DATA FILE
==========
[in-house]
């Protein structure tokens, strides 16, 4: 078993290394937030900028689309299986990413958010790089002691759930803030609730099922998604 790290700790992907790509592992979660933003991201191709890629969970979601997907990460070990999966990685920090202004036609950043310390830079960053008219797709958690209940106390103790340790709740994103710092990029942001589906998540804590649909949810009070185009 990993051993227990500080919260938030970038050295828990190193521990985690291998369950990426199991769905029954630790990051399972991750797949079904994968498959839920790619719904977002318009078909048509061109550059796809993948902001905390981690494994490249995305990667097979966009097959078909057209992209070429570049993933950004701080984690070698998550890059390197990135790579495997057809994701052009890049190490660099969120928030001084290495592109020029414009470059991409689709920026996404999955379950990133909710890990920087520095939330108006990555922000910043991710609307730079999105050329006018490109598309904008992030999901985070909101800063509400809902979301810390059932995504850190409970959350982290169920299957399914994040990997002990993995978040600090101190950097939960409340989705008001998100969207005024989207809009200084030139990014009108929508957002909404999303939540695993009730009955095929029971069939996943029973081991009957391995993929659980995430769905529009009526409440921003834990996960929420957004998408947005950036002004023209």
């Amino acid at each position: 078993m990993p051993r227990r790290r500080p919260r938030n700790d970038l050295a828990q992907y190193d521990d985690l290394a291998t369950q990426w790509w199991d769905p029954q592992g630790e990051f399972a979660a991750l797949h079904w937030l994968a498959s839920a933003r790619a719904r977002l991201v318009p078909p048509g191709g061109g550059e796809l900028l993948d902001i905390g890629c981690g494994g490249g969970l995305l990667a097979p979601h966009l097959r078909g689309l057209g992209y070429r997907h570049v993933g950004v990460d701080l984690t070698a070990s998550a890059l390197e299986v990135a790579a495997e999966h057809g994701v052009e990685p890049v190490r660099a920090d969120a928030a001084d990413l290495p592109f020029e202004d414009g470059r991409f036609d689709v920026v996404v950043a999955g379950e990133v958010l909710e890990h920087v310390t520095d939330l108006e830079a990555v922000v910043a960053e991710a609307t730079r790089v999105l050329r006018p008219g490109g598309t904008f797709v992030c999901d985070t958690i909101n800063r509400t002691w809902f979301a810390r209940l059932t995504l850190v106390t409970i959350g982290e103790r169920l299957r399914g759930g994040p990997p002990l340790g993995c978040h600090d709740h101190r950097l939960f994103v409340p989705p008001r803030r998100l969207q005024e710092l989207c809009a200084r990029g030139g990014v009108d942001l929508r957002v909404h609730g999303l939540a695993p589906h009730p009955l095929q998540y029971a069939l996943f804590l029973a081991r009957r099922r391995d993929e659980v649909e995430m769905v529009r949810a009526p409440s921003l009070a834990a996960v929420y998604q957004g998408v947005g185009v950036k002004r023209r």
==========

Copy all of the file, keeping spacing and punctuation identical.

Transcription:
[in-house]
């Protein structure tokens, strides 16, 4: 078993290394937030900028689309299986990413958010790089002691759930803030609730099922998604 790290700790992907790509592992979660933003991201191709890629969970979601997907990460070990999966990685920090202004036609950043310390830079960053008219797709958690209940106390103790340790709740994103710092990029942001589906998540804590649909949810009070185009 990993051993227990500080919260938030970038050295828990190193521990985690291998369950990426199991769905029954630790990051399972991750797949079904994968498959839920790619719904977002318009078909048509061109550059796809993948902001905390981690494994490249995305990667097979966009097959078909057209992209070429570049993933950004701080984690070698998550890059390197990135790579495997057809994701052009890049190490660099969120928030001084290495592109020029414009470059991409689709920026996404999955379950990133909710890990920087520095939330108006990555922000910043991710609307730079999105050329006018490109598309904008992030999901985070909101800063509400809902979301810390059932995504850190409970959350982290169920299957399914994040990997002990993995978040600090101190950097939960409340989705008001998100969207005024989207809009200084030139990014009108929508957002909404999303939540695993009730009955095929029971069939996943029973081991009957391995993929659980995430769905529009009526409440921003834990996960929420957004998408947005950036002004023209």
């Amino acid at each position: 078993m990993p051993r227990r790290r500080p919260r938030n700790d970038l050295a828990q992907y190193d521990d985690l290394a291998t369950q990426w790509w199991d769905p029954q592992g630790e990051f399972a979660a991750l797949h079904w937030l994968a498959s839920a933003r790619a719904r977002l991201v318009p078909p048509g191709g061109g550059e796809l900028l993948d902001i905390g890629c981690g494994g490249g969970l995305l990667a097979p979601h966009l097959r078909g689309l057209g992209y070429r997907h570049v993933g950004v990460d701080l984690t070698a070990s998550a890059l390197e299986v990135a790579a495997e999966h057809g994701v052009e990685p890049v190490r660099a920090d969120a928030a001084d990413l290495p592109f020029e202004d414009g470059r991409f036609d689709v920026v996404v950043a999955g379950e990133v958010l909710e890990h920087v310390t520095d939330l108006e830079a990555v922000v910043a960053e991710a609307t730079r790089v999105l050329r006018p008219g490109g598309t904008f797709v992030c999901d985070t958690i909101n800063r509400t002691w809902f979301a810390r209940l059932t995504l850190v106390t409970i959350g982290e103790r169920l299957r399914g759930g994040p990997p002990l340790g993995c978040h600090d709740h101190r950097l939960f994103v409340p989705p008001r803030r998100l969207q005024e710092l989207c809009a200084r990029g030139g990014v009108d942001l929508r957002v909404h609730g999303l939540a695993p589906h009730p009955l095929q998540y029971a069939l996943f804590l029973a081991r009957r099922r391995d993929e659980v649909e995430m769905v529009r949810a009526p409440s921003l009070a834990a996960v929420y998604q957004g998408v947005g185009v950036k002004r023209r």